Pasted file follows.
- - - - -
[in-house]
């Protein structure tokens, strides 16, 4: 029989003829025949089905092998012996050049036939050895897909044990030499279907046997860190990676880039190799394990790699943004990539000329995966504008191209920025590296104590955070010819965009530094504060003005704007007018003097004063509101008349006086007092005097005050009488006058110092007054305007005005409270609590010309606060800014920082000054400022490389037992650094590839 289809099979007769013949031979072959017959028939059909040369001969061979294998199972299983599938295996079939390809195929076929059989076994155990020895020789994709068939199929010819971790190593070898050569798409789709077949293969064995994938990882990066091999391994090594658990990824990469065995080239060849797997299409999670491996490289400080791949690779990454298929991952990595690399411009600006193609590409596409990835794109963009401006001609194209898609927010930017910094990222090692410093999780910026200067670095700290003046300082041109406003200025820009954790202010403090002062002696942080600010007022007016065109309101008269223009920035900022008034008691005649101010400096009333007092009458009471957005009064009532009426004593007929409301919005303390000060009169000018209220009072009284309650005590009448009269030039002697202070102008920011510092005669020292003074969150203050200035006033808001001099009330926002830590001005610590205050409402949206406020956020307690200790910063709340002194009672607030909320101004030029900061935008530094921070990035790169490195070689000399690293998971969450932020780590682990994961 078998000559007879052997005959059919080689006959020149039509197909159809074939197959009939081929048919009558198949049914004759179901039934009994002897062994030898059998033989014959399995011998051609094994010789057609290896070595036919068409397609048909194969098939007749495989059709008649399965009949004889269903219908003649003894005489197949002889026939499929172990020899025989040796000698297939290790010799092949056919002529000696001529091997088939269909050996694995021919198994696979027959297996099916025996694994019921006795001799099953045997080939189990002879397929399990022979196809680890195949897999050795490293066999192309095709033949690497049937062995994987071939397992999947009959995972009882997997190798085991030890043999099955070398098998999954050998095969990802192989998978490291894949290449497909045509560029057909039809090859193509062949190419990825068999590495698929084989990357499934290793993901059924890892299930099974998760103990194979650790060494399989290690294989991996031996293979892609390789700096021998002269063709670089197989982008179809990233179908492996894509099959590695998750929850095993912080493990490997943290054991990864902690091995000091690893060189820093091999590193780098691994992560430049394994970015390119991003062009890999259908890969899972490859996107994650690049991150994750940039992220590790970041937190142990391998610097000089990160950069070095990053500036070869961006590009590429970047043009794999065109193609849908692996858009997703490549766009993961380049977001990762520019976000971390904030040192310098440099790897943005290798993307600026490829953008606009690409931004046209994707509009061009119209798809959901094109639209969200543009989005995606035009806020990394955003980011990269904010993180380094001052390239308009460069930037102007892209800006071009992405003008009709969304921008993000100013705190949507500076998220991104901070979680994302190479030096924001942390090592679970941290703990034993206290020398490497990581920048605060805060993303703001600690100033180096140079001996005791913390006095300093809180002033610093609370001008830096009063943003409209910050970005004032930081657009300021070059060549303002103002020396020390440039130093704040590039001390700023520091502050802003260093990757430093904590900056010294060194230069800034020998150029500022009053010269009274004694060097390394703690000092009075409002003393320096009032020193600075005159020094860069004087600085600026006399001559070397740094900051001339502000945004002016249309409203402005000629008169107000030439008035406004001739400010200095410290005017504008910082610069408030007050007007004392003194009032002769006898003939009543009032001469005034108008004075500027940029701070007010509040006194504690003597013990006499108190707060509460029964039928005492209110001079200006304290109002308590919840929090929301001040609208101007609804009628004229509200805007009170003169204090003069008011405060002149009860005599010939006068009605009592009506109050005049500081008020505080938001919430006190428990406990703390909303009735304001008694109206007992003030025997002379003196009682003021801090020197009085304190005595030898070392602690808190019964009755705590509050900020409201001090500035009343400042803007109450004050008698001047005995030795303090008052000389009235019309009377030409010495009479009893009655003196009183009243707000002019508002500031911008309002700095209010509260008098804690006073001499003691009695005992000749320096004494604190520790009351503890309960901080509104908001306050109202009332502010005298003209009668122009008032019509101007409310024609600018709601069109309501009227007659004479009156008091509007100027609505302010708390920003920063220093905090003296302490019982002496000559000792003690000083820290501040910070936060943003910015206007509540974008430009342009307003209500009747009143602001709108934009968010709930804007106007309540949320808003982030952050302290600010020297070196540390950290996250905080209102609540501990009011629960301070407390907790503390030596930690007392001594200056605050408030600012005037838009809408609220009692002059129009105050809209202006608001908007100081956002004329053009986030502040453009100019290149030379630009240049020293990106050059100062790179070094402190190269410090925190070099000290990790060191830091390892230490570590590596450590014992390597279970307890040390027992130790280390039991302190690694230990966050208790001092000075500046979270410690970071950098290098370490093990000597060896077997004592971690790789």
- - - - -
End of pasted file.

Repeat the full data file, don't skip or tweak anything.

[in-house]
């Protein structure tokens, strides 16, 4: 029989003829025949089905092998012996050049036939050895897909044990030499279907046997860190990676880039190799394990790699943004990539000329995966504008191209920025590296104590955070010819965009530094504060003005704007007018003097004063509101008349006086007092005097005050009488006058110092007054305007005005409270609590010309606060800014920082000054400022490389037992650094590839 289809099979007769013949031979072959017959028939059909040369001969061979294998199972299983599938295996079939390809195929076929059989076994155990020895020789994709068939199929010819971790190593070898050569798409789709077949293969064995994938990882990066091999391994090594658990990824990469065995080239060849797997299409999670491996490289400080791949690779990454298929991952990595690399411009600006193609590409596409990835794109963009401006001609194209898609927010930017910094990222090692410093999780910026200067670095700290003046300082041109406003200025820009954790202010403090002062002696942080600010007022007016065109309101008269223009920035900022008034008691005649101010400096009333007092009458009471957005009064009532009426004593007929409301919005303390000060009169000018209220009072009284309650005590009448009269030039002697202070102008920011510092005669020292003074969150203050200035006033808001001099009330926002830590001005610590205050409402949206406020956020307690200790910063709340002194009672607030909320101004030029900061935008530094921070990035790169490195070689000399690293998971969450932020780590682990994961 078998000559007879052997005959059919080689006959020149039509197909159809074939197959009939081929048919009558198949049914004759179901039934009994002897062994030898059998033989014959399995011998051609094994010789057609290896070595036919068409397609048909194969098939007749495989059709008649399965009949004889269903219908003649003894005489197949002889026939499929172990020899025989040796000698297939290790010799092949056919002529000696001529091997088939269909050996694995021919198994696979027959297996099916025996694994019921006795001799099953045997080939189990002879397929399990022979196809680890195949897999050795490293066999192309095709033949690497049937062995994987071939397992999947009959995972009882997997190798085991030890043999099955070398098998999954050998095969990802192989998978490291894949290449497909045509560029057909039809090859193509062949190419990825068999590495698929084989990357499934290793993901059924890892299930099974998760103990194979650790060494399989290690294989991996031996293979892609390789700096021998002269063709670089197989982008179809990233179908492996894509099959590695998750929850095993912080493990490997943290054991990864902690091995000091690893060189820093091999590193780098691994992560430049394994970015390119991003062009890999259908890969899972490859996107994650690049991150994750940039992220590790970041937190142990391998610097000089990160950069070095990053500036070869961006590009590429970047043009794999065109193609849908692996858009997703490549766009993961380049977001990762520019976000971390904030040192310098440099790897943005290798993307600026490829953008606009690409931004046209994707509009061009119209798809959901094109639209969200543009989005995606035009806020990394955003980011990269904010993180380094001052390239308009460069930037102007892209800006071009992405003008009709969304921008993000100013705190949507500076998220991104901070979680994302190479030096924001942390090592679970941290703990034993206290020398490497990581920048605060805060993303703001600690100033180096140079001996005791913390006095300093809180002033610093609370001008830096009063943003409209910050970005004032930081657009300021070059060549303002103002020396020390440039130093704040590039001390700023520091502050802003260093990757430093904590900056010294060194230069800034020998150029500022009053010269009274004694060097390394703690000092009075409002003393320096009032020193600075005159020094860069004087600085600026006399001559070397740094900051001339502000945004002016249309409203402005000629008169107000030439008035406004001739400010200095410290005017504008910082610069408030007050007007004392003194009032002769006898003939009543009032001469005034108008004075500027940029701070007010509040006194504690003597013990006499108190707060509460029964039928005492209110001079200006304290109002308590919840929090929301001040609208101007609804009628004229509200805007009170003169204090003069008011405060002149009860005599010939006068009605009592009506109050005049500081008020505080938001919430006190428990406990703390909303009735304001008694109206007992003030025997002379003196009682003021801090020197009085304190005595030898070392602690808190019964009755705590509050900020409201001090500035009343400042803007109450004050008698001047005995030795303090008052000389009235019309009377030409010495009479009893009655003196009183009243707000002019508002500031911008309002700095209010509260008098804690006073001499003691009695005992000749320096004494604190520790009351503890309960901080509104908001306050109202009332502010005298003209009668122009008032019509101007409310024609600018709601069109309501009227007659004479009156008091509007100027609505302010708390920003920063220093905090003296302490019982002496000559000792003690000083820290501040910070936060943003910015206007509540974008430009342009307003209500009747009143602001709108934009968010709930804007106007309540949320808003982030952050302290600010020297070196540390950290996250905080209102609540501990009011629960301070407390907790503390030596930690007392001594200056605050408030600012005037838009809408609220009692002059129009105050809209202006608001908007100081956002004329053009986030502040453009100019290149030379630009240049020293990106050059100062790179070094402190190269410090925190070099000290990790060191830091390892230490570590590596450590014992390597279970307890040390027992130790280390039991302190690694230990966050208790001092000075500046979270410690970071950098290098370490093990000597060896077997004592971690790789």